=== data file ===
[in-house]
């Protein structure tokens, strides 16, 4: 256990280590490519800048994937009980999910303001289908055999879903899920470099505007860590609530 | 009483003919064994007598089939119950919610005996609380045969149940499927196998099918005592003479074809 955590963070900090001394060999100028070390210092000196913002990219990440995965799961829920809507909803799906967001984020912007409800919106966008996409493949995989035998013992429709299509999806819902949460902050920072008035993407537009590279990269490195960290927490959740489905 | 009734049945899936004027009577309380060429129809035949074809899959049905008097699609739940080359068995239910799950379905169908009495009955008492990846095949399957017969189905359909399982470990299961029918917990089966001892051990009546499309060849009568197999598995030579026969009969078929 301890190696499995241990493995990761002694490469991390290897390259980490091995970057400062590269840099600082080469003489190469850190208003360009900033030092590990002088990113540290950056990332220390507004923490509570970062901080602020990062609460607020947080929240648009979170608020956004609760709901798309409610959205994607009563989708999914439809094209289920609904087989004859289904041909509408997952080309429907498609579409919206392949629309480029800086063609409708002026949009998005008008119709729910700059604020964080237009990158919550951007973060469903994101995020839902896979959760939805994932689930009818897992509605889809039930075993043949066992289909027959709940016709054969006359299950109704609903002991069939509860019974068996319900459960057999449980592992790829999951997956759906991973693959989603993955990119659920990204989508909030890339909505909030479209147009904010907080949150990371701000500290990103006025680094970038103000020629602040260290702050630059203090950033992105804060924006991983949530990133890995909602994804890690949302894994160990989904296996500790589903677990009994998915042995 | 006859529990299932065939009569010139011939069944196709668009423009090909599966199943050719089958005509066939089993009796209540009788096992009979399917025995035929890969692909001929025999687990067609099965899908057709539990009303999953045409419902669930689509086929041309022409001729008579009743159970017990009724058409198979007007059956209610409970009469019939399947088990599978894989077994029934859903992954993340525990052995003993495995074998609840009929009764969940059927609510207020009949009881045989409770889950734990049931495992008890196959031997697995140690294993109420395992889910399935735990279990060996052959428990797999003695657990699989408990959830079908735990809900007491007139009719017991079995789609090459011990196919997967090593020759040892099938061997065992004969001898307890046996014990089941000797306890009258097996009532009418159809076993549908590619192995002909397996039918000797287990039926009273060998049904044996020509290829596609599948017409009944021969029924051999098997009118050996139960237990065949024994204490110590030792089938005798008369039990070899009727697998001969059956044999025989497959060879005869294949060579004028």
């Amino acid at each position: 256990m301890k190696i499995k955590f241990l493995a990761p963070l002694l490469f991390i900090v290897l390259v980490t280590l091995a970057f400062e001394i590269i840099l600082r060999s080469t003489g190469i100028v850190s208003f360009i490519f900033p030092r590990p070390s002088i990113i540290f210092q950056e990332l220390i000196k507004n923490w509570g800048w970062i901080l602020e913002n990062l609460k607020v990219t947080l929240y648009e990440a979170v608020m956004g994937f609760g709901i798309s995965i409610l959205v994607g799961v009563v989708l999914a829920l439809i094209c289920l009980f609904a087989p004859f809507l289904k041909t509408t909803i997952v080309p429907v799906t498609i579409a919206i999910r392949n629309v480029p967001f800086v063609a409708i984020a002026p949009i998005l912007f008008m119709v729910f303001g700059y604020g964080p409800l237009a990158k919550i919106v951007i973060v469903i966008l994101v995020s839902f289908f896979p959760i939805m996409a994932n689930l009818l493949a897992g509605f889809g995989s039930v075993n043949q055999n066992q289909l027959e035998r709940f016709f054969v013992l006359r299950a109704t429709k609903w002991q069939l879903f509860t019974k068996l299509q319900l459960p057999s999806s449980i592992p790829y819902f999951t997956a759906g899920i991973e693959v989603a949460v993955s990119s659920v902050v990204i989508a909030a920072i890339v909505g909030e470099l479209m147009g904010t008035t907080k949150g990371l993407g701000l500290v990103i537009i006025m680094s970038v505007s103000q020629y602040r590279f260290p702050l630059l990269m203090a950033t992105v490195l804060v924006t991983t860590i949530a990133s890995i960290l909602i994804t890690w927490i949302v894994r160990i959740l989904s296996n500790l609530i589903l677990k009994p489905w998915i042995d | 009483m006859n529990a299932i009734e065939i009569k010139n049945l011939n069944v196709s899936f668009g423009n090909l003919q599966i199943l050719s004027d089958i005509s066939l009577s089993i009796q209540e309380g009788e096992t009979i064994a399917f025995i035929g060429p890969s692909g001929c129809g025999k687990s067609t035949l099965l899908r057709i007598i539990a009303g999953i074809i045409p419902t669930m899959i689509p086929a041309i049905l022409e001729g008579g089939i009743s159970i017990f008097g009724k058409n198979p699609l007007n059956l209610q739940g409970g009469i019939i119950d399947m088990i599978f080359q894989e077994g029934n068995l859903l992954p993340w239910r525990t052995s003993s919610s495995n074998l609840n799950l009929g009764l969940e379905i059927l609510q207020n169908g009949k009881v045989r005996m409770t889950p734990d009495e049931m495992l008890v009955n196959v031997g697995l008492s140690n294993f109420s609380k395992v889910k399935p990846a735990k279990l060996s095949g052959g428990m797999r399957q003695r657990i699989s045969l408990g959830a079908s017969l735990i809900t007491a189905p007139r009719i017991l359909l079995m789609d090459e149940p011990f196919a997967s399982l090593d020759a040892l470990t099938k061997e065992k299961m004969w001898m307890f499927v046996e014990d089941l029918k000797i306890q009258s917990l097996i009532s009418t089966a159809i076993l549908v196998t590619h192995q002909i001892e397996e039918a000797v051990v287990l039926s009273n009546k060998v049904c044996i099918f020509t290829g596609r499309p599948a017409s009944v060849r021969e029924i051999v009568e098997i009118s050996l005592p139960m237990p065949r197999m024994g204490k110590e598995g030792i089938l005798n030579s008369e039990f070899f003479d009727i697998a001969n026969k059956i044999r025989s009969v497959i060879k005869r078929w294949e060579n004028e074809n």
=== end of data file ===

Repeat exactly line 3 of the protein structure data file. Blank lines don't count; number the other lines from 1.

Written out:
């Amino acid at each position: 256990m301890k190696i499995k955590f241990l493995a990761p963070l002694l490469f991390i900090v290897l390259v980490t280590l091995a970057f400062e001394i590269i840099l600082r060999s080469t003489g190469i100028v850190s208003f360009i490519f900033p030092r590990p070390s002088i990113i540290f210092q950056e990332l220390i000196k507004n923490w509570g800048w970062i901080l602020e913002n990062l609460k607020v990219t947080l929240y648009e990440a979170v608020m956004g994937f609760g709901i798309s995965i409610l959205v994607g799961v009563v989708l999914a829920l439809i094209c289920l009980f609904a087989p004859f809507l289904k041909t509408t909803i997952v080309p429907v799906t498609i579409a919206i999910r392949n629309v480029p967001f800086v063609a409708i984020a002026p949009i998005l912007f008008m119709v729910f303001g700059y604020g964080p409800l237009a990158k919550i919106v951007i973060v469903i966008l994101v995020s839902f289908f896979p959760i939805m996409a994932n689930l009818l493949a897992g509605f889809g995989s039930v075993n043949q055999n066992q289909l027959e035998r709940f016709f054969v013992l006359r299950a109704t429709k609903w002991q069939l879903f509860t019974k068996l299509q319900l459960p057999s999806s449980i592992p790829y819902f999951t997956a759906g899920i991973e693959v989603a949460v993955s990119s659920v902050v990204i989508a909030a920072i890339v909505g909030e470099l479209m147009g904010t008035t907080k949150g990371l993407g701000l500290v990103i537009i006025m680094s970038v505007s103000q020629y602040r590279f260290p702050l630059l990269m203090a950033t992105v490195l804060v924006t991983t860590i949530a990133s890995i960290l909602i994804t890690w927490i949302v894994r160990i959740l989904s296996n500790l609530i589903l677990k009994p489905w998915i042995d | 009483m006859n529990a299932i009734e065939i009569k010139n049945l011939n069944v196709s899936f668009g423009n090909l003919q599966i199943l050719s004027d089958i005509s066939l009577s089993i009796q209540e309380g009788e096992t009979i064994a399917f025995i035929g060429p890969s692909g001929c129809g025999k687990s067609t035949l099965l899908r057709i007598i539990a009303g999953i074809i045409p419902t669930m899959i689509p086929a041309i049905l022409e001729g008579g089939i009743s159970i017990f008097g009724k058409n198979p699609l007007n059956l209610q739940g409970g009469i019939i119950d399947m088990i599978f080359q894989e077994g029934n068995l859903l992954p993340w239910r525990t052995s003993s919610s495995n074998l609840n799950l009929g009764l969940e379905i059927l609510q207020n169908g009949k009881v045989r005996m409770t889950p734990d009495e049931m495992l008890v009955n196959v031997g697995l008492s140690n294993f109420s609380k395992v889910k399935p990846a735990k279990l060996s095949g052959g428990m797999r399957q003695r657990i699989s045969l408990g959830a079908s017969l735990i809900t007491a189905p007139r009719i017991l359909l079995m789609d090459e149940p011990f196919a997967s399982l090593d020759a040892l470990t099938k061997e065992k299961m004969w001898m307890f499927v046996e014990d089941l029918k000797i306890q009258s917990l097996i009532s009418t089966a159809i076993l549908v196998t590619h192995q002909i001892e397996e039918a000797v051990v287990l039926s009273n009546k060998v049904c044996i099918f020509t290829g596609r499309p599948a017409s009944v060849r021969e029924i051999v009568e098997i009118s050996l005592p139960m237990p065949r197999m024994g204490k110590e598995g030792i089938l005798n030579s008369e039990f070899f003479d009727i697998a001969n026969k059956i044999r025989s009969v497959i060879k005869r078929w294949e060579n004028e074809n």